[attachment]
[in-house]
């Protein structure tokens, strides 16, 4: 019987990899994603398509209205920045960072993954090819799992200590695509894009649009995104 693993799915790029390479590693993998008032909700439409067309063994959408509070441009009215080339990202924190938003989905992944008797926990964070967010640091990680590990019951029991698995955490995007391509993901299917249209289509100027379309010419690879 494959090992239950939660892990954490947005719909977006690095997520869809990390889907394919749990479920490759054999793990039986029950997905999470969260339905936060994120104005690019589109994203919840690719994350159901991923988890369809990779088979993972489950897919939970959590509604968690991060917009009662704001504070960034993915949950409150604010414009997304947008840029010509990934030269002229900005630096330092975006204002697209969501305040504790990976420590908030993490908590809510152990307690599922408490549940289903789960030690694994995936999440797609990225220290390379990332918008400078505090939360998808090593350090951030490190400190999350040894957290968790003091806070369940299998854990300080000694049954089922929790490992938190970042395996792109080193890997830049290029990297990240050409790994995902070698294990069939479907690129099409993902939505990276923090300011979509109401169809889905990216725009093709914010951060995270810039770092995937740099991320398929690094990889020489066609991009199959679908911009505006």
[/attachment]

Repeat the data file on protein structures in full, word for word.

[in-house]
């Protein structure tokens, strides 16, 4: 019987990899994603398509209205920045960072993954090819799992200590695509894009649009995104 693993799915790029390479590693993998008032909700439409067309063994959408509070441009009215080339990202924190938003989905992944008797926990964070967010640091990680590990019951029991698995955490995007391509993901299917249209289509100027379309010419690879 494959090992239950939660892990954490947005719909977006690095997520869809990390889907394919749990479920490759054999793990039986029950997905999470969260339905936060994120104005690019589109994203919840690719994350159901991923988890369809990779088979993972489950897919939970959590509604968690991060917009009662704001504070960034993915949950409150604010414009997304947008840029010509990934030269002229900005630096330092975006204002697209969501305040504790990976420590908030993490908590809510152990307690599922408490549940289903789960030690694994995936999440797609990225220290390379990332918008400078505090939360998808090593350090951030490190400190999350040894957290968790003091806070369940299998854990300080000694049954089922929790490992938190970042395996792109080193890997830049290029990297990240050409790994995902070698294990069939479907690129099409993902939505990276923090300011979509109401169809889905990216725009093709914010951060995270810039770092995937740099991320398929690094990889020489066609991009199959679908911009505006």